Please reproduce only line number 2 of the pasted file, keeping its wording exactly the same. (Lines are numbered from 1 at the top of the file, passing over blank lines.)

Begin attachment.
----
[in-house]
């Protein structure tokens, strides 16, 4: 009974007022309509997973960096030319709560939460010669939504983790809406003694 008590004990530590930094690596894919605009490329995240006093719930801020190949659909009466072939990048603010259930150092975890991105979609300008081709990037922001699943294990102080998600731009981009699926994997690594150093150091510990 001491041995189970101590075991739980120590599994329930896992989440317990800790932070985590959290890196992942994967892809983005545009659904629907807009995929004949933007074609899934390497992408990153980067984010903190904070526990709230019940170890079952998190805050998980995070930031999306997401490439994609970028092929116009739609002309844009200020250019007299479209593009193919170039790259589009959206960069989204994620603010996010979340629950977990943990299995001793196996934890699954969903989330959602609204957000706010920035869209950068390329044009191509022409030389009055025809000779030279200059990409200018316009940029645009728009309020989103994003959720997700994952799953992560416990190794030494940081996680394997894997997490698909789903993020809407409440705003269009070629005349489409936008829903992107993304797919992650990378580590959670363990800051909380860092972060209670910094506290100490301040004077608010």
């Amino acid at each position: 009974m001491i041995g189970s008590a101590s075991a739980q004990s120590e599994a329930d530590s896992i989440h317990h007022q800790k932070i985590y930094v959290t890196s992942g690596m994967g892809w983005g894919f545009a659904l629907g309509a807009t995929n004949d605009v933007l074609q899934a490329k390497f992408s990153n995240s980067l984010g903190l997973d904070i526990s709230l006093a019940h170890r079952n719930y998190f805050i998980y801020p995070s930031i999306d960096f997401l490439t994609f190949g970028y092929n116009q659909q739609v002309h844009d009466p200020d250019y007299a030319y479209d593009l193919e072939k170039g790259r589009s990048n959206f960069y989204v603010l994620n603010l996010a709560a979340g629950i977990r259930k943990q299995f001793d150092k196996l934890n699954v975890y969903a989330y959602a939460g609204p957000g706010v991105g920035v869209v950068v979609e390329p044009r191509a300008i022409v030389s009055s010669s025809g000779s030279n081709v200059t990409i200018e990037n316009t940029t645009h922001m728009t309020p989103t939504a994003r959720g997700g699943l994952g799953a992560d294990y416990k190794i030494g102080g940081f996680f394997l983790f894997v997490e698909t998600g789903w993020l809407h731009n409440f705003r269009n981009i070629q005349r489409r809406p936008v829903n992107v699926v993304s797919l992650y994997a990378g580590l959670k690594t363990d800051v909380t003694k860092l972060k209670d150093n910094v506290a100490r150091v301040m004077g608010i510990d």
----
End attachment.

């Protein structure tokens, strides 16, 4: 009974007022309509997973960096030319709560939460010669939504983790809406003694 008590004990530590930094690596894919605009490329995240006093719930801020190949659909009466072939990048603010259930150092975890991105979609300008081709990037922001699943294990102080998600731009981009699926994997690594150093150091510990 001491041995189970101590075991739980120590599994329930896992989440317990800790932070985590959290890196992942994967892809983005545009659904629907807009995929004949933007074609899934390497992408990153980067984010903190904070526990709230019940170890079952998190805050998980995070930031999306997401490439994609970028092929116009739609002309844009200020250019007299479209593009193919170039790259589009959206960069989204994620603010996010979340629950977990943990299995001793196996934890699954969903989330959602609204957000706010920035869209950068390329044009191509022409030389009055025809000779030279200059990409200018316009940029645009728009309020989103994003959720997700994952799953992560416990190794030494940081996680394997894997997490698909789903993020809407409440705003269009070629005349489409936008829903992107993304797919992650990378580590959670363990800051909380860092972060209670910094506290100490301040004077608010």